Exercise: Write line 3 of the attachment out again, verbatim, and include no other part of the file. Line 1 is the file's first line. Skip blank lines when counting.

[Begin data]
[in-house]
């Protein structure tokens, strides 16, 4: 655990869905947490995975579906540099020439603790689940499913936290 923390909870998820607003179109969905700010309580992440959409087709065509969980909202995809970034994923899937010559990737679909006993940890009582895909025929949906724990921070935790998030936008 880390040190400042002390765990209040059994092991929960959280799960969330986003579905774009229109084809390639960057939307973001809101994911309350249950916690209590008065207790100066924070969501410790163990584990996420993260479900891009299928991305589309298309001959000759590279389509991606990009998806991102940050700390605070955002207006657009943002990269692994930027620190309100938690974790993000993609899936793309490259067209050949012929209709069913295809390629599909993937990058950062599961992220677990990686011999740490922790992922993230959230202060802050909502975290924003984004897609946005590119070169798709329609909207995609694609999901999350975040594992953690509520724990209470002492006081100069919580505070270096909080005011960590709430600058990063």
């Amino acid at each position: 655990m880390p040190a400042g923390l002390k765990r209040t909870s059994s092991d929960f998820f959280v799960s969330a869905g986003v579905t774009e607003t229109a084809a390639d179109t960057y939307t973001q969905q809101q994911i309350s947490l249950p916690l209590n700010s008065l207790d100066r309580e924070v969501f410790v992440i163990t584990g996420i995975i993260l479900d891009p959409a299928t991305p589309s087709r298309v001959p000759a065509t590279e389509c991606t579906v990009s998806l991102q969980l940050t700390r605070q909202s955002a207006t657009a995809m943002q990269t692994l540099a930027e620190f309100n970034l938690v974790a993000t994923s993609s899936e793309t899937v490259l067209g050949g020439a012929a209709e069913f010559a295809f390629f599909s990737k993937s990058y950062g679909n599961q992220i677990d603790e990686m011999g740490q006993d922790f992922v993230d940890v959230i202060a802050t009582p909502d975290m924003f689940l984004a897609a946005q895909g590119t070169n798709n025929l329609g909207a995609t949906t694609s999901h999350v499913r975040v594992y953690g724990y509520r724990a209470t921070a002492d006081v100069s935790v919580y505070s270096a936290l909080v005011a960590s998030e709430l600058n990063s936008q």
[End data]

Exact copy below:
């Amino acid at each position: 655990m880390p040190a400042g923390l002390k765990r209040t909870s059994s092991d929960f998820f959280v799960s969330a869905g986003v579905t774009e607003t229109a084809a390639d179109t960057y939307t973001q969905q809101q994911i309350s947490l249950p916690l209590n700010s008065l207790d100066r309580e924070v969501f410790v992440i163990t584990g996420i995975i993260l479900d891009p959409a299928t991305p589309s087709r298309v001959p000759a065509t590279e389509c991606t579906v990009s998806l991102q969980l940050t700390r605070q909202s955002a207006t657009a995809m943002q990269t692994l540099a930027e620190f309100n970034l938690v974790a993000t994923s993609s899936e793309t899937v490259l067209g050949g020439a012929a209709e069913f010559a295809f390629f599909s990737k993937s990058y950062g679909n599961q992220i677990d603790e990686m011999g740490q006993d922790f992922v993230d940890v959230i202060a802050t009582p909502d975290m924003f689940l984004a897609a946005q895909g590119t070169n798709n025929l329609g909207a995609t949906t694609s999901h999350v499913r975040v594992y953690g724990y509520r724990a209470t921070a002492d006081v100069s935790v919580y505070s270096a936290l909080v005011a960590s998030e709430l600058n990063s936008q």